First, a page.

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Denver Foundation launches Black Resilience in Colorado fund

The Denver Foundation launched the Black Resilience in Colorado fund, which will direct resources to address systemic racism and its impact on the Black community.

DENVER — The Denver Foundation has announced the Black Resilience in Colorado (BRIC) Fund, which will direct resources to address systemic racism and its impact on Black communities across the seven-county metro Denver region.

“The Denver Foundation has been working to advance racial equity for more than 25 years,” said Javier Alberto Soto, president and CEO of the foundation. “With the launch of the Black Resilience in Colorado Fund, we deepen our commitment and live up to one of our core responsibilities, which is to invest in organizations that the community knows and trusts.”

The goal is to distribute $1 million in its first year through a community-led process.

The focus will be on racial inequities that have been intensified by the health and economic impacts of COVID-19 and the recent call to address racism in the country.

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In a release the foundation wrote:

“The COVID-19 pandemic disproportionately harms Black people in metro Denver. Many face higher risk of exposure, especially among low-wage service workers; loss of income and jobs due to shelter-in-place orders; limited to no access to services to meet health and other basic needs; and small business loss and instability.

In times of crisis and critical need, individuals, families, and businesses turn to the organizations they trust most. In many cases, local people create these organizations in response to the unmet needs of their communities. Yet these organizations are historically and chronically under-resourced. The pandemic has laid plain the inequitable access to resources among grassroots community organizations, particularly those that are led by and serve Black people and/or African immigrants and refugees.”

The fund is also intended to help break down a barrier for minority philanthropy leaders to enter the philanthropy world and secure funding. 

“When you don’t have access to wealth you are overlooked,” said Cathy Phelps, the executive director for the Center for Trauma and Resilience. “It is absolutely not what you know but who you know.”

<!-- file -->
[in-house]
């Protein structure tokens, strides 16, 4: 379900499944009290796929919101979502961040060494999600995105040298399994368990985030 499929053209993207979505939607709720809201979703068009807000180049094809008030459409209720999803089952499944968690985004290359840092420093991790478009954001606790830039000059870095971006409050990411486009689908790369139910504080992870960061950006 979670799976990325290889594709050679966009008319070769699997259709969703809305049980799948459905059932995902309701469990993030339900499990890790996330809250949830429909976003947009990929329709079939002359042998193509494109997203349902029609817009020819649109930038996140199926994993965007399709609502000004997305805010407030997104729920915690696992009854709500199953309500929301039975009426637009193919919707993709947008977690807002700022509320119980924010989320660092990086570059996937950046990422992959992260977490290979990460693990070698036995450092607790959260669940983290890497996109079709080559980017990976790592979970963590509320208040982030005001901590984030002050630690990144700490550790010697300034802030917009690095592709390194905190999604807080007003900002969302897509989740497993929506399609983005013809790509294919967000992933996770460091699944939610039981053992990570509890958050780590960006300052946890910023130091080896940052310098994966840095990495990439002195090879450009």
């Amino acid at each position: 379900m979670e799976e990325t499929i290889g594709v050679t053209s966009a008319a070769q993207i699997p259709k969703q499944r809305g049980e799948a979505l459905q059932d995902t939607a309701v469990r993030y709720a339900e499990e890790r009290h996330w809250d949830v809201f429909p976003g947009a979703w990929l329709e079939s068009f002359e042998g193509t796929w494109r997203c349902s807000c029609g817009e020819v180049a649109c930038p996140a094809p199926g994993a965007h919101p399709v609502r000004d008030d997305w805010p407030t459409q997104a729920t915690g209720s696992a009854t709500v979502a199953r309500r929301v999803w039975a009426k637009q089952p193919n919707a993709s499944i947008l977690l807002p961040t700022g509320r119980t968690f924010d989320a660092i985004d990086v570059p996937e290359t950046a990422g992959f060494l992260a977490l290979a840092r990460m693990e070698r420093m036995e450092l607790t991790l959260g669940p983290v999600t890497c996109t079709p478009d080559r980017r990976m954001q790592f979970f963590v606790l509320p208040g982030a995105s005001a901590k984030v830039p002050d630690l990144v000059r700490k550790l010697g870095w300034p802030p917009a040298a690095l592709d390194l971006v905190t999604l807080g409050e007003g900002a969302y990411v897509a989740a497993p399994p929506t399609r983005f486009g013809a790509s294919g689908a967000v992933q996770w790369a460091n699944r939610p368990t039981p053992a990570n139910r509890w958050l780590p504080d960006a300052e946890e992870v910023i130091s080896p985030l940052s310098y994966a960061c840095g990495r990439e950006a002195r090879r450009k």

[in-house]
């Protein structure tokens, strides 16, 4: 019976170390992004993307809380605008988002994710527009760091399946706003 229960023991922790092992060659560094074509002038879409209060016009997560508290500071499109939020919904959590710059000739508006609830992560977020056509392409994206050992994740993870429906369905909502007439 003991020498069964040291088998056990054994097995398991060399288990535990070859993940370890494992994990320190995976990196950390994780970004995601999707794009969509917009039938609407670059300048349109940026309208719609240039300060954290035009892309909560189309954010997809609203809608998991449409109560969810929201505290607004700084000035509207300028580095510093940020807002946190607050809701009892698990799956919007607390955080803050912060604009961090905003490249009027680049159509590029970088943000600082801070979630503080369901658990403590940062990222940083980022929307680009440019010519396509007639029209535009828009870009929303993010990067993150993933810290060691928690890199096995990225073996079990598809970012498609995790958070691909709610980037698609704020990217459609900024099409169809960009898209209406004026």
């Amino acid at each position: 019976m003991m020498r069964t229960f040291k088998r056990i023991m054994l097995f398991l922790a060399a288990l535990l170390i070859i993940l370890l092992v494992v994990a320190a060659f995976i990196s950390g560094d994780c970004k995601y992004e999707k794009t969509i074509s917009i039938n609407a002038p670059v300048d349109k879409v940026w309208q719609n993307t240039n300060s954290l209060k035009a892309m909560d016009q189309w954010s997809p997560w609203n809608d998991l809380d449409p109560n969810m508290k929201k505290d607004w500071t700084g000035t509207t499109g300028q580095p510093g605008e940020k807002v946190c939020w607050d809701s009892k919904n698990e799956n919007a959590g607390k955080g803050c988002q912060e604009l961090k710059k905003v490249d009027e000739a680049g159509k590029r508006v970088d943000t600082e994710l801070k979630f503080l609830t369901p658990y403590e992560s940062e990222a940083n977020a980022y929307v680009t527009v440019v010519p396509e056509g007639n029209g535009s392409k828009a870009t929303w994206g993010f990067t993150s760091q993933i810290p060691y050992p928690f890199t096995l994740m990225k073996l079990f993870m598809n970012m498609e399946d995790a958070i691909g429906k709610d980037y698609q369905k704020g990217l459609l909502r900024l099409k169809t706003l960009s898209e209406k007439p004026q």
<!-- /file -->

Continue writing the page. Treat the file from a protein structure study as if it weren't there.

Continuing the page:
The center helps people who are survivors of trauma. Phelps said she's seen larger groups restructure their funding strategies, leaving smaller groups out of funding opportunities. 

“It left out smaller agencies that were led by people of color,” she said. 

Soto weighed in too, saying minority-led non-profits are often disconnected from traditional philanthropy and other sources of revenue.

He said that disconnect continues into technical assistance and connecting with more established funding opportunities that can help non-profits grow.

The new fund will support non-profit organizations that are led by and serve Black communities.

Soto acknowledged it's just one part of a much larger conversation. 

“Our resources at the Denver Foundation are finite,” he said. “It’s not sufficient to solve these deep systemic problems in our society but they can be a catalytic. They can call attention to the real issues.”

“It’s not all that we need,” Phelps said. “But it will make a difference."

The Denver Foundation made an initial contribution of $50,000.

The Colorado Health Foundation invested $500,000 and is hoping for more donations from the community. 

"The work has been going on 25 years including funding," Soto said. "What is new today is a fund that is open for others to contribute to at the Denver Foundation."

The Denver Foundation is hoping to raise a million dollars in a year and will be providing grants on a rolling basis. 

Applications will open in mid-July.

Grant awards are expected to range from $5,000 to $25,000

For more details, click here.

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